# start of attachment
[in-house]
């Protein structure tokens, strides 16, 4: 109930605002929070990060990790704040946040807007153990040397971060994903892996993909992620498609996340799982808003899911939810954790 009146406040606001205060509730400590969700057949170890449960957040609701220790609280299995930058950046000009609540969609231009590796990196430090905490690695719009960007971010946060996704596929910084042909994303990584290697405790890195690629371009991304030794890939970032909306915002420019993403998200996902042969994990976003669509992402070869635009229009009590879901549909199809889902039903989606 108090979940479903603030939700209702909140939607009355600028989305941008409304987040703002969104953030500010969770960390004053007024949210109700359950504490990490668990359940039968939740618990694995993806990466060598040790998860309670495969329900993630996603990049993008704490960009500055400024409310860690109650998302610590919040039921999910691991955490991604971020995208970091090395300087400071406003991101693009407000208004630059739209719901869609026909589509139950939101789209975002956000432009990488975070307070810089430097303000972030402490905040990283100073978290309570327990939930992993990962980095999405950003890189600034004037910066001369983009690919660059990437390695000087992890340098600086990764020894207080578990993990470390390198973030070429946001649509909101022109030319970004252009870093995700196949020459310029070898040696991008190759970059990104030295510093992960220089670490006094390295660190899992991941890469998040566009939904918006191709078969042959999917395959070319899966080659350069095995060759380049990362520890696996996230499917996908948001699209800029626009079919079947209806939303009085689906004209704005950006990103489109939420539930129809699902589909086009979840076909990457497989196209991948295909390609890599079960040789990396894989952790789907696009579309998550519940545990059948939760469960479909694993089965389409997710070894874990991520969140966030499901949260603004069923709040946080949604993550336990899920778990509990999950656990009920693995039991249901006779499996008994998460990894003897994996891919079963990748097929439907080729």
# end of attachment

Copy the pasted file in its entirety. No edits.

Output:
[in-house]
């Protein structure tokens, strides 16, 4: 109930605002929070990060990790704040946040807007153990040397971060994903892996993909992620498609996340799982808003899911939810954790 009146406040606001205060509730400590969700057949170890449960957040609701220790609280299995930058950046000009609540969609231009590796990196430090905490690695719009960007971010946060996704596929910084042909994303990584290697405790890195690629371009991304030794890939970032909306915002420019993403998200996902042969994990976003669509992402070869635009229009009590879901549909199809889902039903989606 108090979940479903603030939700209702909140939607009355600028989305941008409304987040703002969104953030500010969770960390004053007024949210109700359950504490990490668990359940039968939740618990694995993806990466060598040790998860309670495969329900993630996603990049993008704490960009500055400024409310860690109650998302610590919040039921999910691991955490991604971020995208970091090395300087400071406003991101693009407000208004630059739209719901869609026909589509139950939101789209975002956000432009990488975070307070810089430097303000972030402490905040990283100073978290309570327990939930992993990962980095999405950003890189600034004037910066001369983009690919660059990437390695000087992890340098600086990764020894207080578990993990470390390198973030070429946001649509909101022109030319970004252009870093995700196949020459310029070898040696991008190759970059990104030295510093992960220089670490006094390295660190899992991941890469998040566009939904918006191709078969042959999917395959070319899966080659350069095995060759380049990362520890696996996230499917996908948001699209800029626009079919079947209806939303009085689906004209704005950006990103489109939420539930129809699902589909086009979840076909990457497989196209991948295909390609890599079960040789990396894989952790789907696009579309998550519940545990059948939760469960479909694993089965389409997710070894874990991520969140966030499901949260603004069923709040946080949604993550336990899920778990509990999950656990009920693995039991249901006779499996008994998460990894003897994996891919079963990748097929439907080729």